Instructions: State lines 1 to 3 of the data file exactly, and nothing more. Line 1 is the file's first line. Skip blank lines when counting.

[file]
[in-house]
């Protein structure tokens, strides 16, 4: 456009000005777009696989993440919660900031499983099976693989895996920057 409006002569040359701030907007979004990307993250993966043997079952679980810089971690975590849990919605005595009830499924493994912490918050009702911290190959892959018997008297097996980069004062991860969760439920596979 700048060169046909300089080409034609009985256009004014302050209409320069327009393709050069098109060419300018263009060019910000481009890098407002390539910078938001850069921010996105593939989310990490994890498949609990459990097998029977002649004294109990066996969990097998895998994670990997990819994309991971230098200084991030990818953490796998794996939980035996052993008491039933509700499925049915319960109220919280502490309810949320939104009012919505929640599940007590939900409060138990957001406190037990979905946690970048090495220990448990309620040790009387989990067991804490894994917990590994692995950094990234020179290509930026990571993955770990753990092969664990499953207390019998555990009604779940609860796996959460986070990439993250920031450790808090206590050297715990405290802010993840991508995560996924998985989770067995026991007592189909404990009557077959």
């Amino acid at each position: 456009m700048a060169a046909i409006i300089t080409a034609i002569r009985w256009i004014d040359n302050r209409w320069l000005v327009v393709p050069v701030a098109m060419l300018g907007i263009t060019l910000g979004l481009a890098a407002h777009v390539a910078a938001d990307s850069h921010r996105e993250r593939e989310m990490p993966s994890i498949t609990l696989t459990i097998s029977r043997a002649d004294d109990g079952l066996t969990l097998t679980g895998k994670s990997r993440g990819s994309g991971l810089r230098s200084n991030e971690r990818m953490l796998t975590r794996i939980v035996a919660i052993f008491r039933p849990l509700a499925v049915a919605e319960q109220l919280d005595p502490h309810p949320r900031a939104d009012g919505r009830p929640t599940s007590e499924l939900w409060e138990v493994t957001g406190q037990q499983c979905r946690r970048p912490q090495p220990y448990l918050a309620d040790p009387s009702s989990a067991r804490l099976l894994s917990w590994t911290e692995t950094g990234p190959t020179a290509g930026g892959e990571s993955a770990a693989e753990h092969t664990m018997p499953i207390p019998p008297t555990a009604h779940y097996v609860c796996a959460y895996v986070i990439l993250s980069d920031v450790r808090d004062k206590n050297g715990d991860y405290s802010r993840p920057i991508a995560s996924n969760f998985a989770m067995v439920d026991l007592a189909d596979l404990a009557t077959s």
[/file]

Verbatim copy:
[in-house]
């Protein structure tokens, strides 16, 4: 456009000005777009696989993440919660900031499983099976693989895996920057 409006002569040359701030907007979004990307993250993966043997079952679980810089971690975590849990919605005595009830499924493994912490918050009702911290190959892959018997008297097996980069004062991860969760439920596979 700048060169046909300089080409034609009985256009004014302050209409320069327009393709050069098109060419300018263009060019910000481009890098407002390539910078938001850069921010996105593939989310990490994890498949609990459990097998029977002649004294109990066996969990097998895998994670990997990819994309991971230098200084991030990818953490796998794996939980035996052993008491039933509700499925049915319960109220919280502490309810949320939104009012919505929640599940007590939900409060138990957001406190037990979905946690970048090495220990448990309620040790009387989990067991804490894994917990590994692995950094990234020179290509930026990571993955770990753990092969664990499953207390019998555990009604779940609860796996959460986070990439993250920031450790808090206590050297715990405290802010993840991508995560996924998985989770067995026991007592189909404990009557077959």
């Amino acid at each position: 456009m700048a060169a046909i409006i300089t080409a034609i002569r009985w256009i004014d040359n302050r209409w320069l000005v327009v393709p050069v701030a098109m060419l300018g907007i263009t060019l910000g979004l481009a890098a407002h777009v390539a910078a938001d990307s850069h921010r996105e993250r593939e989310m990490p993966s994890i498949t609990l696989t459990i097998s029977r043997a002649d004294d109990g079952l066996t969990l097998t679980g895998k994670s990997r993440g990819s994309g991971l810089r230098s200084n991030e971690r990818m953490l796998t975590r794996i939980v035996a919660i052993f008491r039933p849990l509700a499925v049915a919605e319960q109220l919280d005595p502490h309810p949320r900031a939104d009012g919505r009830p929640t599940s007590e499924l939900w409060e138990v493994t957001g406190q037990q499983c979905r946690r970048p912490q090495p220990y448990l918050a309620d040790p009387s009702s989990a067991r804490l099976l894994s917990w590994t911290e692995t950094g990234p190959t020179a290509g930026g892959e990571s993955a770990a693989e753990h092969t664990m018997p499953i207390p019998p008297t555990a009604h779940y097996v609860c796996a959460y895996v986070i990439l993250s980069d920031v450790r808090d004062k206590n050297g715990d991860y405290s802010r993840p920057i991508a995560s996924n969760f998985a989770m067995v439920d026991l007592a189909d596979l404990a009557t077959s």